There were numerous homes like this across the way, but I saved both my energy and my camera’s battery life for what I was told would truly blow me away and the closer we edged and winded our way into Ishkashim, the Pamirs and Tajikistan’s portion of the Wakhan Corridor, I was indeed blown away.Passport Patrol
Thankfully, it wasn’t by these soldiers or their guns. Around these parts you need a special permit to travel which should be obtained in Dushanbe and there are many passport checkpoints along the way. These guys were sitting at a tiny desk with a notebook which they scrawled who knows what information off our passports and kindly had their picture taken with us. I think they bored or wanted to show off their guns, which were a bit frightening by the way, but nice guys.
View from the Car
As we continued down the road different views and secrets started to reveal themselves. Above is a shot of the Panj river dividing the two countries, Tajikistan and Afghanistan along with a view of the Hindu Kush found in Pakistan. Seeing the snow-capped mountains of the Hindu Kush was also impressive and I knew would continue to become more real as we inched closer along. At this point we weren’t far from Ishkashim, but considering it wasn’t our final stop for the evening we still had some distance to cover. Once we arrived my guide, Teo negotiated with a gentleman (I think he may have known from a previous trip) for a ride into Vrang, a village in the Wakhan. The driver agreed and told us he would get us to Vrang in good time as he had to turn right back for a wedding. Even speeding along he was nice enough to make stops at points of interest so we could take photos.
Sun over Pamirs
Above the hill there was a fort which was manned by two men from what I could tell and so I opted to take a shot of the road from which we’d driven. The sun was still high, but wouldn’t be for long. When we left the fort we later stopped at a shrine for which I haven’t the name and sincerely apologize. It was explained to my by my guide Teo that there is little written history on the Pamirs and their people, but the further you go and the more you speak with them you learn of all these fascinating and far out tales on deities, supernatural like things, the Aga Khan, and even the high-times when Communism was in place. It was hard separating what was true from what could possibly be considered false, but the Pamiris also known as Ismaili’s were quite serious with their stories and far-fetched sounding tales. Who was I to question their beliefs? Without knowledge of the language I could not tell you the exact words from any one man, woman or child I crossed paths with, but will recount to the best of my ability that of what my guide could translate to me.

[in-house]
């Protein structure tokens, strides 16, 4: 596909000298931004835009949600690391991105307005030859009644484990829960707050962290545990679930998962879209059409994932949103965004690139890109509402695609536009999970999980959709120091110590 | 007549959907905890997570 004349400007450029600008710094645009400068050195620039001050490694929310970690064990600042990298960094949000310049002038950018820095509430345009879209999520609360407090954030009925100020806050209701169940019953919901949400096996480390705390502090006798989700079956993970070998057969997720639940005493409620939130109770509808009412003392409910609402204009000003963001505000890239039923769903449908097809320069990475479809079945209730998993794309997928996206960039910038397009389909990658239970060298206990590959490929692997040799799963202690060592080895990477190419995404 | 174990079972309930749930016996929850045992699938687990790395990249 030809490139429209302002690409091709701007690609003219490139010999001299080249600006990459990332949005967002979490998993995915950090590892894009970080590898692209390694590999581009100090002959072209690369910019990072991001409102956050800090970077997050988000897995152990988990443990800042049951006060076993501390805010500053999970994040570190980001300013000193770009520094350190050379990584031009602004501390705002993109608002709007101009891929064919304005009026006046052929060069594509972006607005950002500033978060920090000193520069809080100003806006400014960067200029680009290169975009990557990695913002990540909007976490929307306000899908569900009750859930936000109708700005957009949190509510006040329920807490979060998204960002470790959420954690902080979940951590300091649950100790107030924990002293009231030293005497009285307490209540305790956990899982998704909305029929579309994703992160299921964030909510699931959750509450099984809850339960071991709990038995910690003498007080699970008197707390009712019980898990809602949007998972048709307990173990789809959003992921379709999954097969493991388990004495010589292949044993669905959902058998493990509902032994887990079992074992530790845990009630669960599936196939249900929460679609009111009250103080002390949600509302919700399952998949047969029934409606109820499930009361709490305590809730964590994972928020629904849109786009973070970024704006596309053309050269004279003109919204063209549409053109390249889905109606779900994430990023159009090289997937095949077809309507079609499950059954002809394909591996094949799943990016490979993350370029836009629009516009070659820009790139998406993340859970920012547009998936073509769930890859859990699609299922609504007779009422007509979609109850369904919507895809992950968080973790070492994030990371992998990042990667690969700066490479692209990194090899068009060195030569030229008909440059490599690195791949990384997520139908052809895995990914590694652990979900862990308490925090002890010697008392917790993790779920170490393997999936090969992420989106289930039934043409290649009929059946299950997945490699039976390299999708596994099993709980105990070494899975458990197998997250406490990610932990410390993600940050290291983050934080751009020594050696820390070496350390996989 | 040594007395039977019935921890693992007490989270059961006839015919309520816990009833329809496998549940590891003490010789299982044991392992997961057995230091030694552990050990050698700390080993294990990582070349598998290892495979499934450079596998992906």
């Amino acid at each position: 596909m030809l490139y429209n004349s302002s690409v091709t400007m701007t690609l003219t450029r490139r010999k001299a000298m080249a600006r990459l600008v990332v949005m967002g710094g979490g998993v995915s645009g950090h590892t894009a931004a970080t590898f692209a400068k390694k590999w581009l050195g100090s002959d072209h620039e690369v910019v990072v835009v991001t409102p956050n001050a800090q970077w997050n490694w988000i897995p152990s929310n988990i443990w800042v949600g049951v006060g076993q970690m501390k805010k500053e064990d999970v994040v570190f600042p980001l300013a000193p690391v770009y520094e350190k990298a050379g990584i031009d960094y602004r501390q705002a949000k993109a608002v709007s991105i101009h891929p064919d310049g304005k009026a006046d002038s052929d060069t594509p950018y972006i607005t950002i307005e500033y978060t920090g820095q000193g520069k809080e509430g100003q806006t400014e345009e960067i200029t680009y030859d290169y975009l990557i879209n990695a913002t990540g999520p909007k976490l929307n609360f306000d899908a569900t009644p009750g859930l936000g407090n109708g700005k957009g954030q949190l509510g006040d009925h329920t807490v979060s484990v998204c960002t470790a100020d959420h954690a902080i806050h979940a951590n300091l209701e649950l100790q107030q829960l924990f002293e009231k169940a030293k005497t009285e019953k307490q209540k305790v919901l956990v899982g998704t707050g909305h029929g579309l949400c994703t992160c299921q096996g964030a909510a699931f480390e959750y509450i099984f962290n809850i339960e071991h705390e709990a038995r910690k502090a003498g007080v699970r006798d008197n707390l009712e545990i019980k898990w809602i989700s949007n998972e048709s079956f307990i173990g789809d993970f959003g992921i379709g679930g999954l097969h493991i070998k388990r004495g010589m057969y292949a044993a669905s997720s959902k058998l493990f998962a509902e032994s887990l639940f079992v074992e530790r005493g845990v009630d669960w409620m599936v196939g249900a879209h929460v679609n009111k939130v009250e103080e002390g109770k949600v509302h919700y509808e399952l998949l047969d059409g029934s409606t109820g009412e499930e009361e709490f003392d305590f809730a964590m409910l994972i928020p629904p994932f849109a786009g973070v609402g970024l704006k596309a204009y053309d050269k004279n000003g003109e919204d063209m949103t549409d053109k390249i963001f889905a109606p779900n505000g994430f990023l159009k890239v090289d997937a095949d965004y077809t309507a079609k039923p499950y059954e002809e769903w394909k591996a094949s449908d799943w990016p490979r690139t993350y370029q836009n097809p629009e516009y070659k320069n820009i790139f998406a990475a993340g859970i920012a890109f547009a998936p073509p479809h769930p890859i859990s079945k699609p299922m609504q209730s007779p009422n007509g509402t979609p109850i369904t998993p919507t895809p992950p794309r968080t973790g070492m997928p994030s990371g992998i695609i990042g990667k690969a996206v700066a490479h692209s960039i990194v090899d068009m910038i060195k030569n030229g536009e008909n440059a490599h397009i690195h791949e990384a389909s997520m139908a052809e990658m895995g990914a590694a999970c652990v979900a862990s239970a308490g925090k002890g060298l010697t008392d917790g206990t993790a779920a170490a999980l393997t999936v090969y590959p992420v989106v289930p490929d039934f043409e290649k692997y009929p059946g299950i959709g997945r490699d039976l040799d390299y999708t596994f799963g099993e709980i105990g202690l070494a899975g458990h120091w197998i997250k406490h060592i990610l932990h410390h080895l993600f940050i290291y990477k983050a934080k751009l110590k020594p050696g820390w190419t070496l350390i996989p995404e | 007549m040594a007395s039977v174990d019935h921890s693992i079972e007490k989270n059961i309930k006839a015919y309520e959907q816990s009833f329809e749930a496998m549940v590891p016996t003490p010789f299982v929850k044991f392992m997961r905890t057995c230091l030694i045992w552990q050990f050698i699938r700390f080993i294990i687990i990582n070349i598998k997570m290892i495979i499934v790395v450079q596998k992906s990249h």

Shrine
Upon entering this shrine a local elderly gent appeared with and more than willingly told us the story of this place. My translator and guide followed as best he could, but even he got lost in the man’s tale. Whether it was the language (there are several different languages used throughout the Pamirs) or just odd points that he couldn’t piece together I’m not certain, but what I am certain is this: this shrine like most reflects the Prophet Muhammad and his family members including Fatima. Every Pamiri home and most structures or shrines have pillars or something to reflect the five pillars of Islam. This all gets confusing for me and requires extensive research, but allow me to continue with the few things this Tajik fellow managed to say.
Tajik man
For instance these ram’s horns are Muhammad and there was a time that when you blow on the horns the soldiers would come. We couldn’t understand whether the man was saying past or present, but it seemed really bizarre.
Muhammad
When we took off from the shrine we really took off. There were little scenic stops other my guide needing to deliver some photos to families from previous trips, but that was about it. We arrived at a home where we would be taken in by one of the nicest families on the planet. With a goodnight’s rest we planned to set off again in the morning. This time we would go up the mountain on a 2-3 hours hike.
Buddhist Stupa
On day two when we woke my guide managed to deliver all that he had promised including some really intense unexpected mountain hiking. Sure he’d warned me to fill up as I’d need as much fuel for the mountain hike, but it was far more difficult than I imagined. Our first stop up the mountain was at this Buddhist stupa. Little history is recorded on the stupa, but it is surrounded by caves that served as cells for the monks. Atop of the stupa rests a stone which if you ask anyone from the village about they’ll tell you almost immediately that it has the footprint of Buddha on the stone.
Budha's Footprint